Wonder Women Eastern Indonesia

Scaling up energy access through women's economic empowerment Increasing incomes of  smallholder farmers

Kopernik's Wonder Women Eastern Indonesia initiative connects clean energy technologies with families in some of the poorest provinces of Indonesia, where access to electricity and affordable cooking fuel is extremely limited. At the same time, it allows women to boost their income through selling solar lanterns, water filters and clean cookstoves in their communities.

Women receive training in technology use and maintenance, sales and marketing, bookkeeping and financial management, and public speaking. These training sessions equip them with the skills and confidence to succeed as micro-social-entrepreneurs. The women are able to launch their businesses without going into debt, receiving technologies on consignment and earning a margin on every sale. Our business development coaching and mentoring helps the women to overcome challenges and grow their businesses on a journey to becoming empowered entrepreneurs.


Kopernik has been working with women in East Nusa Tenggara province since 2013, starting in Kupang, the provincial capital. The program now engages women in West Timor, Sumba, Flores, and East Flores, and expanded to West Nusa Tenggara province in 2015.

The women sell technologies from home, through their networks, at market stalls and small shops (warung), or at community events. They come from women's groups, supporting each other to succeed and contributing a percentage of their margin to support group activities, such as savings and loans programs.

Funding partners
Ford Foundation Logo
Australian Aid MAMPU
Australian Government Department of Foreign Affairs and Trade
USAID logo
Related updates
Kopernik in action:
18 January 2016
Imelda Lobo & family


The Sumba sun was just rising on a lovely Saturday morning. Little Jasinda, not older than 5, still in her pajamas skipped out from the house. She ran straight to the garden, to a spot right where the sun’s rays fell. What was she doing up so early in the morning?


Kopernik in action:
12 January 2016
A Long-Distance Friendship!

A Long-Distance Friendship! »

For Imelda Lobo, our top-performing Wonder Woman from Sumba Island, East Nusa Tenggara, there’s another (slightly different and least expected) upside of being a part of the program: to develop a friendship that spans the length of Indonesia to the western most province of Aceh.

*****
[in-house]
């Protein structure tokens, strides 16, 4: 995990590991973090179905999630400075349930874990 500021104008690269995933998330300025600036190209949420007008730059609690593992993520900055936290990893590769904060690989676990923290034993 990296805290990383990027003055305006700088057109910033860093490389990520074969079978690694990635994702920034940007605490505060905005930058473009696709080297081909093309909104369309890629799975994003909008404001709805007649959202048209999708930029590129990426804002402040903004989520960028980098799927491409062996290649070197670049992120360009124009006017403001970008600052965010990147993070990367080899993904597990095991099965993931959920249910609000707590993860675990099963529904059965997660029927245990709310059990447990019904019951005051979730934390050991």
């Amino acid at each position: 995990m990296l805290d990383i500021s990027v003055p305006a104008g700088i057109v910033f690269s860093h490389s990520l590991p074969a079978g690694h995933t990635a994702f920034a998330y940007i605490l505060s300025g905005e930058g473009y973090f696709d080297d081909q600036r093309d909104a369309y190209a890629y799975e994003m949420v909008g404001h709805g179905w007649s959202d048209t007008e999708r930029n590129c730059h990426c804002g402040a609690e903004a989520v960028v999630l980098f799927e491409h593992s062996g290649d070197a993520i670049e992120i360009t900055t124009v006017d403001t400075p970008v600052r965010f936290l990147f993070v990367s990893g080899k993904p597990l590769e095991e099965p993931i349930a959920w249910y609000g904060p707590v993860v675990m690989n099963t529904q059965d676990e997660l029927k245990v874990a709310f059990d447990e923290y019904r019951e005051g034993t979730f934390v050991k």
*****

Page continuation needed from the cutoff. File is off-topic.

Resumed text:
Kopernik in action:
04 January 2016
Volcanic Ashes Didn't Stop Us: Making it to East Lombok

Volcanic Ashes Didn't Stop Us: Making it to East Lombok »

I was given the opportunity to travel to East Lombok to learn first-hand about Kopernik’s work and to meet some of our Wonder Women who are working in remote areas of Lombok. As this is my first visit to a Kopernik project, I was thrilled to meet the awe-inspiring women and couldn’t wait to make friends with them and hear their stories.

By Feby Ramadhani

Kopernik in action:
21 December 2015
Om Gabriel insisted on buying the solar light with Rp100,000 (around US$8) and a chicken!


In September, I finally got the chance to visit Sumba Island as part of Kopernik’s Wonder Woman program. My five day journey was filled with exciting activities as I traveled from the east of Sumba, Kalala, to Tambolaka in the west. I met so many interesting people who were proud to share their stories and experiences as I traveled to remote villages conducting Technology Fairs and visiting one of Kopernik’s technology user, Om Gabriel.


Media coverage:
20 November 2015
World Policy Journal

Accessible Energy’s Importance in Development

Kopernik’s Wonder Women initiative, originating in Indonesia, matches entrepreneurial women in remote villages with clean-energy cook stoves and water treatment products that they then sell at affordable prices within their communities. Asia IIX’s Jialing Lim praised their efforts: “By answering an existing need, Kopernik's initiative to fill infrastructure and energy gaps also enables women to take lead in business and market development in otherwise isolated and excluded communities.”